RAY CRUPI COLLECTION
No. 13003. Ilyushin Il-4 "Bob" Soviet Air Forces
Aeroplane Photo Supply (APS) Photo No. 284

Ilyushin Il-4

09/30/2016. Remarks by Johan Visschedijk: "In 1938, the nose of the DB-3B was completely redesigned - the cumbersome nose turret being replaced by a slim, glazed pointed nose with a swivel gun-mounting. The back of the pilot's seat was provided with 0.35 in (9 mm) armor protection. Altitude performance was improved by replacing the M-86 with the M-87 A which had the same takeoff power but developed 900 hp at 15,420 ft (4,700 m), and by fitting the new VISh-23 three-blade variable-pitch metal propeller with a diameter of 11 ft 2 in (3.4 m). Oil-cooler intakes were extended forward to the leading edge of the cowling. Armament and bomb load of the latest version which was designated DB-3F (forsirovannie - boosted) was the same as on the DB-3B, except that the rear gunner's ventral weapon was now on a hinged mounting. The DB-3F completed its State trials in June, 1939.

In 1942, the M-87A was replaced by the 1,100 hp M-88B with a two-speed supercharger; with this engine takeoff power was maintained up to 13,120 ft (4,000 m); and at 19,685 ft (6,000 m) the M-88B developed 1,000 hp. At about the same time the rear gunner's ShKAS machinegun was replaced by a single 0.50 in (12.7 mm) DBT heavy caliber machinegun, and the new-style designation Il-4 allocated. During the period in 1942 when wooden wing spars replaced the metal spars while light alloys were in short supply, there was a small increase in gross weight and a 2.5 mph (4 kmh) reduction in speed. The Il-4's navigational equipment included a radio compass and APG-1 autopilot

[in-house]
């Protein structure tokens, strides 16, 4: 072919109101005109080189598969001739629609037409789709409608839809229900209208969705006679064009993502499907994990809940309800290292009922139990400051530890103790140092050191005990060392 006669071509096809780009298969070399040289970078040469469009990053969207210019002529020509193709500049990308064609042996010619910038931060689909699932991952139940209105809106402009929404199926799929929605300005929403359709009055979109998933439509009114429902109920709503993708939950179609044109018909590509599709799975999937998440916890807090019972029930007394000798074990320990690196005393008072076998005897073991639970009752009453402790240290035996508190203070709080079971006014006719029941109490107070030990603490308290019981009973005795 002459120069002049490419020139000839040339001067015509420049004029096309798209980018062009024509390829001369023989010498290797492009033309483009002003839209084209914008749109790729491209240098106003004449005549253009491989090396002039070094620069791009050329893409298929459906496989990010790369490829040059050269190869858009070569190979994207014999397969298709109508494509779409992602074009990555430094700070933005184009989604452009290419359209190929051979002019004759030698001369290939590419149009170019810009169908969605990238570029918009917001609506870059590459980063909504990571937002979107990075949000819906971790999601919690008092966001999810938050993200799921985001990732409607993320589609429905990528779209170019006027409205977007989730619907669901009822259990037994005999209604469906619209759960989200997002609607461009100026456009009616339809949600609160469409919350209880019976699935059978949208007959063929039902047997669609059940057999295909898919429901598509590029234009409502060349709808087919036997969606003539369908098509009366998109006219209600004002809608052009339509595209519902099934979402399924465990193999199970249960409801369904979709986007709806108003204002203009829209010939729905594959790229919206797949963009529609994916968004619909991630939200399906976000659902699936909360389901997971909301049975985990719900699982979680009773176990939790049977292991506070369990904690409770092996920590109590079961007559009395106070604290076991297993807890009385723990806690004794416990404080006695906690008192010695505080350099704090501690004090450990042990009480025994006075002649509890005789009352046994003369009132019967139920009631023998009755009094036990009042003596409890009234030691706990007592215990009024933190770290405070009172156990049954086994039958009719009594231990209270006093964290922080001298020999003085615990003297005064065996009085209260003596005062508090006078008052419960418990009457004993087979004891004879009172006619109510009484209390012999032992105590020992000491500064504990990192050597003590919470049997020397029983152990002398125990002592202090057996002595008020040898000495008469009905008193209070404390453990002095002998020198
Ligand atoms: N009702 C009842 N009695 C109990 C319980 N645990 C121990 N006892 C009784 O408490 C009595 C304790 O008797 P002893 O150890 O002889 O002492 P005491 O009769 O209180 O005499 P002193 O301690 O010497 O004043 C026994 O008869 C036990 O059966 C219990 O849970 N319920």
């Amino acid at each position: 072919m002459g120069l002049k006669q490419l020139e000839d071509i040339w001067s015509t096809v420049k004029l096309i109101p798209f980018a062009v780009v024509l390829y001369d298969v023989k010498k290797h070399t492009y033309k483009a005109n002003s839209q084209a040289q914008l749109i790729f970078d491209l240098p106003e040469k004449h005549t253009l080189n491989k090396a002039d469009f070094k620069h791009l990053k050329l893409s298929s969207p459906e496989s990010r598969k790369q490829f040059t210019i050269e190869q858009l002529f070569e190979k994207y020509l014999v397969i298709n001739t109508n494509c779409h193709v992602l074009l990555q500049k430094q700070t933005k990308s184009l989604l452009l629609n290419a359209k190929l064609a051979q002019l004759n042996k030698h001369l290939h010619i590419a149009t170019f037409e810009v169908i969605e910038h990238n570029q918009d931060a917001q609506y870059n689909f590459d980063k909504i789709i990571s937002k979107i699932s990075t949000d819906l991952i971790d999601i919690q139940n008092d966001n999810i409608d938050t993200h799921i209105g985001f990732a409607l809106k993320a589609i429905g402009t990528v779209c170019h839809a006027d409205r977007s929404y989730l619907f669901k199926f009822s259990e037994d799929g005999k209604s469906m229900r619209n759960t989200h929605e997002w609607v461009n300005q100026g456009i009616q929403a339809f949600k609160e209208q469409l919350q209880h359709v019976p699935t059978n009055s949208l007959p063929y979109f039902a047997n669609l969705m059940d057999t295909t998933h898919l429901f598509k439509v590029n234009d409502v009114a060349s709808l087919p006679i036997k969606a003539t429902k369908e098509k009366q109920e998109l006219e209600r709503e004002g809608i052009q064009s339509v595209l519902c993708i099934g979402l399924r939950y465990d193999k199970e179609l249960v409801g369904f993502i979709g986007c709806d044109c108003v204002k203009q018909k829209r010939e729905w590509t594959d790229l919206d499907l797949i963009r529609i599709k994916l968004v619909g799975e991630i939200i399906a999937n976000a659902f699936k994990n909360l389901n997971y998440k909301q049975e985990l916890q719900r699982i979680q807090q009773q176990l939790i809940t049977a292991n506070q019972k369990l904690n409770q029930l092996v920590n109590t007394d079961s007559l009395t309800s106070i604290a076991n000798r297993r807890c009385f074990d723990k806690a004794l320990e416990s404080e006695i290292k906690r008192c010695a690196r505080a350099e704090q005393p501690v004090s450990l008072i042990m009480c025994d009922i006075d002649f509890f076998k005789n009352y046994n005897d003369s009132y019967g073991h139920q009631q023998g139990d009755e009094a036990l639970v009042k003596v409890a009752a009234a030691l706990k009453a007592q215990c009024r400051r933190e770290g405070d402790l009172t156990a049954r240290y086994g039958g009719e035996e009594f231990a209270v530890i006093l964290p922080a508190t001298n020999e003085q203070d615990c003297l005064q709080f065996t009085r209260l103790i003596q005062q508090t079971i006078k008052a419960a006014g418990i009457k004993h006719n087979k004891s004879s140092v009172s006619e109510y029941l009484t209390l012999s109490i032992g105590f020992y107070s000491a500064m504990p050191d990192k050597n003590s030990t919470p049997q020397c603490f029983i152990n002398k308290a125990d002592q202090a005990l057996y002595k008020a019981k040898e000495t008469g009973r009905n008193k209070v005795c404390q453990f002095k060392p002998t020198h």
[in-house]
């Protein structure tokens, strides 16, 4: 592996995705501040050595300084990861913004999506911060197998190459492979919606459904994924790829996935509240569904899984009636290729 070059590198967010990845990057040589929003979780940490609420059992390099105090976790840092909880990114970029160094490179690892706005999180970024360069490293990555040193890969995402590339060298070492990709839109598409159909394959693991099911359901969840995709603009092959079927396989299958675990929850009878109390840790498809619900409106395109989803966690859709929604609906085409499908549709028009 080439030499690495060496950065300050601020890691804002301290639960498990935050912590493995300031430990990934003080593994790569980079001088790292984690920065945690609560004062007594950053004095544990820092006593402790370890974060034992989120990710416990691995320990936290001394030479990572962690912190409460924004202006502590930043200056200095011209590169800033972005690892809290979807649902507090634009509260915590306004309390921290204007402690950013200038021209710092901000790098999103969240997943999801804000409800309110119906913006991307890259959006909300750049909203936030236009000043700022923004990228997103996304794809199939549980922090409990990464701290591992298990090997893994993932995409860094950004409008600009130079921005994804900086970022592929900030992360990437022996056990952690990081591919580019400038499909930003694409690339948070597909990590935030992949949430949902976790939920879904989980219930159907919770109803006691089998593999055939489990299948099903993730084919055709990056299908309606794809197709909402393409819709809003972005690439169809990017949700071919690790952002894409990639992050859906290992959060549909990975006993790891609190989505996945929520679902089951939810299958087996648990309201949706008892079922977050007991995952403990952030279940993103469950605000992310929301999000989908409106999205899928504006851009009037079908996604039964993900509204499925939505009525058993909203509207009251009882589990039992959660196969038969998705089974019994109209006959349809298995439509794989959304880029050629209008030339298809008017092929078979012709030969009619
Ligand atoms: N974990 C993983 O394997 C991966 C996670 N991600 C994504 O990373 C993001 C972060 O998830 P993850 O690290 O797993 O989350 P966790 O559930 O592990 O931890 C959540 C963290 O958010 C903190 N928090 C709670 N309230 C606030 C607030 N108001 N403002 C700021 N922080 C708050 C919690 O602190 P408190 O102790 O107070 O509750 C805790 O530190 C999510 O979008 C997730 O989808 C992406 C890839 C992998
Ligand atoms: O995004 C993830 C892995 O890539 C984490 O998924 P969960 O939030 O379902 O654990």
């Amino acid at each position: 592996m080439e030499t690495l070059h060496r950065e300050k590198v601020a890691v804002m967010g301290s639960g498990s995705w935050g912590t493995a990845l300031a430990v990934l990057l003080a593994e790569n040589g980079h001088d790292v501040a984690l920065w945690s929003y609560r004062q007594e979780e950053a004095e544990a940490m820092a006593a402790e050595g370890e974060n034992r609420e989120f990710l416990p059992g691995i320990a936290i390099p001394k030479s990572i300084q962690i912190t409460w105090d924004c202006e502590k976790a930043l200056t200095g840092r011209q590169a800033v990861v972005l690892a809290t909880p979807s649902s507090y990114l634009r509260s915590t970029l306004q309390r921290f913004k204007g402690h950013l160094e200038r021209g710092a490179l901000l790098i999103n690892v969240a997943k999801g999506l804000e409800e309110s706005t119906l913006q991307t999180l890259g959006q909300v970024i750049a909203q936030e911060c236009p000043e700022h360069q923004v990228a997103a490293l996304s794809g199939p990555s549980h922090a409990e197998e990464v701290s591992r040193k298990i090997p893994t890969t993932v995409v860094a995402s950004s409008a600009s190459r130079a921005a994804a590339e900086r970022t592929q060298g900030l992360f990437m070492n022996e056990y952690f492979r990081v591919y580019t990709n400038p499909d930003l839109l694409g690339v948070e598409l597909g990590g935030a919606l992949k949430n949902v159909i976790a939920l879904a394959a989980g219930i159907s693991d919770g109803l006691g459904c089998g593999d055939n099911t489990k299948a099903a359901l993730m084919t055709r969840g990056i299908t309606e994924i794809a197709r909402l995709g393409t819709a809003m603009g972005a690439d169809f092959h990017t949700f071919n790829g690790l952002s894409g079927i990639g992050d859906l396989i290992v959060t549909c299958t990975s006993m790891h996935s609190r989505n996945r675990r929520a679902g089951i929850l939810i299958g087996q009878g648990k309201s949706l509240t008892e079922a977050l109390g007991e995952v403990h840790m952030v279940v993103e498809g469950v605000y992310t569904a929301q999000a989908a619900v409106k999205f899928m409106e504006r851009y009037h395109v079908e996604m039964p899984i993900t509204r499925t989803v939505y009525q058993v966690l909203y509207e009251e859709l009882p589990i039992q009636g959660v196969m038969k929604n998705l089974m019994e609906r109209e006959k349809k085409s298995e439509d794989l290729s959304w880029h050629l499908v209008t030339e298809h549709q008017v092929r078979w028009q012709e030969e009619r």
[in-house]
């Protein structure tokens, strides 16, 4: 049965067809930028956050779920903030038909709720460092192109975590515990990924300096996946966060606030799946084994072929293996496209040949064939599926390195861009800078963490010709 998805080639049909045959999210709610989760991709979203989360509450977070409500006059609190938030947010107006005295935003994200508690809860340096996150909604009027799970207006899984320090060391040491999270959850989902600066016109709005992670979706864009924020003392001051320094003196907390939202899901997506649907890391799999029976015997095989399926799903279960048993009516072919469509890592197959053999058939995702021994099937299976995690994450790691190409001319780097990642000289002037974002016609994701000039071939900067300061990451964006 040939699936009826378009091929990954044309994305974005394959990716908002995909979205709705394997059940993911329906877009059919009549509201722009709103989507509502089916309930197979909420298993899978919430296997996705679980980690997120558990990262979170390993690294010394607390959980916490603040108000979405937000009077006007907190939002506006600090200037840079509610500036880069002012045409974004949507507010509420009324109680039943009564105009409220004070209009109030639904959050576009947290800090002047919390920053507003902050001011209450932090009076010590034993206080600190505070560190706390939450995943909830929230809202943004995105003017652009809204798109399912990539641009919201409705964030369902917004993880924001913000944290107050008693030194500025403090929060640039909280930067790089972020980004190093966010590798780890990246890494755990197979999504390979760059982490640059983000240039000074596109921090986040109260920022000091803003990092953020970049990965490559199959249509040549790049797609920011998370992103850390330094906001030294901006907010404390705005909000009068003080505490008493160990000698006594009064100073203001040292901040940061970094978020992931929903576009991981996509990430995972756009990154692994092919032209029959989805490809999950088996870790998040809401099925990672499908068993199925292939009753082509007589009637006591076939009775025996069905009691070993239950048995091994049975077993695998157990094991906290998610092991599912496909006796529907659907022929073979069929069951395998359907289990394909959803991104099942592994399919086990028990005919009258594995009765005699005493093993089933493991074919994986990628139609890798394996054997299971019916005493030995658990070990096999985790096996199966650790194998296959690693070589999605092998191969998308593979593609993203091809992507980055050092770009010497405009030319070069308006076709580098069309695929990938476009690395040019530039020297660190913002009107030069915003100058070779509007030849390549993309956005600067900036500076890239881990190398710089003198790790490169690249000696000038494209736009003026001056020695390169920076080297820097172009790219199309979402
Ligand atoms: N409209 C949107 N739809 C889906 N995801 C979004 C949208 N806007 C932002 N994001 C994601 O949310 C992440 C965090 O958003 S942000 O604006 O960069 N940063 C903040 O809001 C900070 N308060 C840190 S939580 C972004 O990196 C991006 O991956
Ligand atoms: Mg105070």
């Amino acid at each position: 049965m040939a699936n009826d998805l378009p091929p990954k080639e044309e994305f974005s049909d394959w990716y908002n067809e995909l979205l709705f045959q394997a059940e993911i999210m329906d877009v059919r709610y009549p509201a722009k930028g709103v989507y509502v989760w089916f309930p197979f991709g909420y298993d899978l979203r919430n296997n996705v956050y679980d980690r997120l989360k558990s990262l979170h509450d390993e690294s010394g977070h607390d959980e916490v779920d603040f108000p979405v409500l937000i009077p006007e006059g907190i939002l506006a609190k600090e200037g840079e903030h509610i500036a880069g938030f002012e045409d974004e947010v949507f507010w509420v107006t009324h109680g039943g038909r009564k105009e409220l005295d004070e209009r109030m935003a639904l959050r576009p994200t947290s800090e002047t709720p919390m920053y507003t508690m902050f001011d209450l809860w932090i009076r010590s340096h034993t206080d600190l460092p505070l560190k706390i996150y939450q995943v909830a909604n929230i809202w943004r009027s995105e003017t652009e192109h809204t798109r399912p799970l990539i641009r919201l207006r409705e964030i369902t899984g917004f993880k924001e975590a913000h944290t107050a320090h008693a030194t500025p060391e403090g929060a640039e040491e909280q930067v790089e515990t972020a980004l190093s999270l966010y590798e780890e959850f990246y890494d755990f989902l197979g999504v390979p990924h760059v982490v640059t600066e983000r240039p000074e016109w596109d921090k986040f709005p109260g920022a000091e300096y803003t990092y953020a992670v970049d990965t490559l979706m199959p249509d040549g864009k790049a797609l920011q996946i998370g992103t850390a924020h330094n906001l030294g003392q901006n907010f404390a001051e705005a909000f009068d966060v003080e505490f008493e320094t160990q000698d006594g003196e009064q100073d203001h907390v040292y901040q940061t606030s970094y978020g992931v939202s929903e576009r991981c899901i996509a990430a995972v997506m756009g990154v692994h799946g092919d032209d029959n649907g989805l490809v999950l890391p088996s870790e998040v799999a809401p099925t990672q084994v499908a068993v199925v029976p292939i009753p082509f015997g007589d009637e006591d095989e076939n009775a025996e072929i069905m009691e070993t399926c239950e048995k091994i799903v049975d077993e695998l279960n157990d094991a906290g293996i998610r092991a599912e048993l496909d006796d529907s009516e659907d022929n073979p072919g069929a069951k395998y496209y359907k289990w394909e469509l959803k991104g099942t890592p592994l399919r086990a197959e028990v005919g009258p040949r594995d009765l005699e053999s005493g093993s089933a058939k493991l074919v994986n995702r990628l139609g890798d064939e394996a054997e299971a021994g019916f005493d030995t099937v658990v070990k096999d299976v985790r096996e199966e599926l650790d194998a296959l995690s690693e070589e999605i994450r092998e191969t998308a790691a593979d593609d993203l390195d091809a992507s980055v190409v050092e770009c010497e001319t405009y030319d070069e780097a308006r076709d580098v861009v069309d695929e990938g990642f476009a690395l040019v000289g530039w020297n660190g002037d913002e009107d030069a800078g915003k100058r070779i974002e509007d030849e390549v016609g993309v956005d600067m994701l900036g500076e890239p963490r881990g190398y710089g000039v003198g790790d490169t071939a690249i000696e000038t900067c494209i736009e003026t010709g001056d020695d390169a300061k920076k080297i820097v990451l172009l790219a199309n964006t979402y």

During the WW II the Il-4 was used in a variety of roles. Not only was it the only Soviet long-range bomber (excluding a handful of Pe-8s) but it was also used tactically, for photographic reconnaissance, glider towing, and even carried seven men and their equipment as a troop transport and was also used by the Navy as a torpedo-bomber (see 3-view) when a 17.72 in (450 mm) 2,072 lb (940 kg) 45-36-AN (low level) or 45-36-AV (high-level) torpedo was carried beneath the fuselage, with a small compressed-air tank behind for running up the torpedo before release.

Between 1937 and 1940, 1,528 DB-3s were produced; modern production methods were introduced in 1940 and between then and 1944 when production ceased, 5,256 DB-3Fs and Il-4s were built. The DB-3F was the first Soviet aircraft to bomb Berlin during the war when a formation of long-range bombers, of the 1st Guards Mine/Torpedo Bomber Aviation Regiment of the VVS Baltic Fleet, under the command of Colonel E. N. Preobrazhenskii, attacked the German capital during the night of August 8, 1941.

Both the DB-3B and DB-3F were used on the Finnish Front, and in 1944, the Finnish PLeLv 46 bomber squadron operated three of each alongside its Dornier bombers."

Created September 30, 2016